'Feet' doesn't fail Warners, tops b.o. with $41.5 mil
New Bond tale close behind in photo finishThe dancing penguins beat out the new James Bond at the North American boxoffice this weekend, though by a slimmer margin than originally reported Sunday.
Warner Bros. Pictures' "Happy Feet" on Monday reported a domestic gross for the three-day frame of $41.5 million, while Sony Pictures' "Casino Royale," a co-production with MGM, earned $40.8 million for the weekend prior to the Thanksgiving holiday. The other new wide release, the poorly reviewed "Let's Go to Prison" bowed to $2.2 million and an eleventh spot in the weekend's boxoffice ranking.
The films, despite their solid boxoffice numbers, were unable to top last year's numbers at this time, when "Harry Potter and the Goblet of Fire" opened to $102 million and 20th Century Fox's "Walk the Line" opened in No. 2 with $22.3 million. In fact, at $145.8 million, the total boxoffice this weekend was down a steep 19% when compared to the $180.5 million earned this weekend last year.
Both of the top-ranked films scored extremely well with audiences. "Feet," from director George Miller, earned an overall "A-" according to exit pollster Cinemascore. The PG film set in Anarctica's world of the Emperor penguins attracted 60% women, mostly mothers attending the film with their children. In fact, 56% of the audience was under 25, reaffirming that Warner Bros. hit its target audience solidly.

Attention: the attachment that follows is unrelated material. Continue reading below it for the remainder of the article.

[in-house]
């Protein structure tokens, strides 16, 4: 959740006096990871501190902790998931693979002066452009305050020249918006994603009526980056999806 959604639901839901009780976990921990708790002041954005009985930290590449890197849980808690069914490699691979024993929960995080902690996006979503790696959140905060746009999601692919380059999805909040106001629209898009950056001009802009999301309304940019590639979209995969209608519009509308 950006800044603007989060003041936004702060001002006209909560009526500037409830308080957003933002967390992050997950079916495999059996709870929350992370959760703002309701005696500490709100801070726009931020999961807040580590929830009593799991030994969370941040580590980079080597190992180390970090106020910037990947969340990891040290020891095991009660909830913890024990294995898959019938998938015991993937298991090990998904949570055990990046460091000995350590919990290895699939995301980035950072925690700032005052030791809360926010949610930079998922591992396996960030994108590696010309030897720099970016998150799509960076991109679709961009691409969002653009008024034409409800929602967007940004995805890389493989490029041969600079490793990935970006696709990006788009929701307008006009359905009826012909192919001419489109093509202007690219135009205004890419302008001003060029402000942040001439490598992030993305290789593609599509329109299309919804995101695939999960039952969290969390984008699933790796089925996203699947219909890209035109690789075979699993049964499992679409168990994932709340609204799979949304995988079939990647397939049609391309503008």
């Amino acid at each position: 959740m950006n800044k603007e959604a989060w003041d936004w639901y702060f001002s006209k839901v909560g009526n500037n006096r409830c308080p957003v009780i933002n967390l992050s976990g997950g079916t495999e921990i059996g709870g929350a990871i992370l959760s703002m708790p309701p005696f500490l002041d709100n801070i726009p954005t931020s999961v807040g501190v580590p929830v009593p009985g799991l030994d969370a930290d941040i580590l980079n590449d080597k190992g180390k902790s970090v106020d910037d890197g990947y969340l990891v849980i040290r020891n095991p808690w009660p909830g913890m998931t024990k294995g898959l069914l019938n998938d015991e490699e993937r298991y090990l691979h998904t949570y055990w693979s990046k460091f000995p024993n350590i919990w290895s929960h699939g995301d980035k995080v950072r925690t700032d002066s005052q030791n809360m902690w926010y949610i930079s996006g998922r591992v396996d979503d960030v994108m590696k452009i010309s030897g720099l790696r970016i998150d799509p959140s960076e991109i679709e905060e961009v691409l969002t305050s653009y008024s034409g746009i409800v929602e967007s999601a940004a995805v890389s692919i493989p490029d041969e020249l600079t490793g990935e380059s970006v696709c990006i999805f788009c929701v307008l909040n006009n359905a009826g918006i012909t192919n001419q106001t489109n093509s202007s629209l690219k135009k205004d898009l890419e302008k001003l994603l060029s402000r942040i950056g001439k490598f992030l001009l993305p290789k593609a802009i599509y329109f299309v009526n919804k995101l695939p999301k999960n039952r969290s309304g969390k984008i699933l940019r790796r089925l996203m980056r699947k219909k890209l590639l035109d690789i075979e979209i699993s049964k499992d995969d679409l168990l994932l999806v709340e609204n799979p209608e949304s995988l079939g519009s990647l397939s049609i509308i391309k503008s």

Sony's "Casino," which also earned an A- from Cinemascore, generated most of its audience from the over-25 crowd. The film, from director Martin Campbell, was the origin story of James Bond with a new lead in British actor Daniel Craig. The film scored well with audiences and may be the best-reviewed Bond film ever. It's now the second-highest opener for Bond, behind 2002's "Die Another Day." Males made up 59% of the audience, who were there to see one of the longest-running franchises ever.
"Let's Go to Prison" from director Bob Odenkirk didn't generate much positive response from audiences or critics. Starring Will Arnett and Dax Shepard, the R-rated comedy earned a C+ with audiences. Attended primarily by males, the film was best received by the under-25 crowd, though they still only rated it a C+.
The other new wide release was the debut of After Dark's "8 Films to Die for Horrorfest" on 488 theaters. Released by Freestyle Releasing, the films earned $2.3 million and the tenth spot in the rankings.
"Borat," the weekend topper two frames in a row, fell 48% in its third weekend in theaters. The R-rated comedy from Fox earned an additional $14.6 million at the boxoffice and its three-week cume now stands at $90.7 million.
"Feet" took the wind out of the family film holdovers in the marketplace. Buena Vista's "Santa Clause 3" fell 51% to $8.3 million, while Paramount Pictures' release of Dreamworks Animation's "Flushed Away" dropped a steep 60% to $6.6 million.
In limited release, Fox Searchlight Pictures debuted Richard Linklater's "Fast Food Nation" on 321 screens to a weak $410,804. The film starring Greg Kinnear and Catalina Sandino Moreno generated a weak per-screen average of $1,280. Warner Independent Pictures had better luck with Christopher Guest's improv-heavy comedy "For Your Consideration." The film, which opened on 23 screens earned $372,012, or a per-screen average of $16,174.
The Weinstein Co.'s "Bobby" opened strongly on two screens in New York and Los Angeles. Directed by Emilio Estevez, and distributed by MGM, the film bowed to $69,039, with a per-screen average of $34,520.
Picturehouse's "Who the #$&% is Jackson Pollack" opened on two screens to $5,526. The documentary from Harry Moses generated a weak per-screen average of $2,763.
Jeff Lipsky's "Flannel Pajamas" opened on one screen in New York this weekend. The R-rated drama from the co-founder of October Films earned $11,069. Its five-day cume stands at $14,483.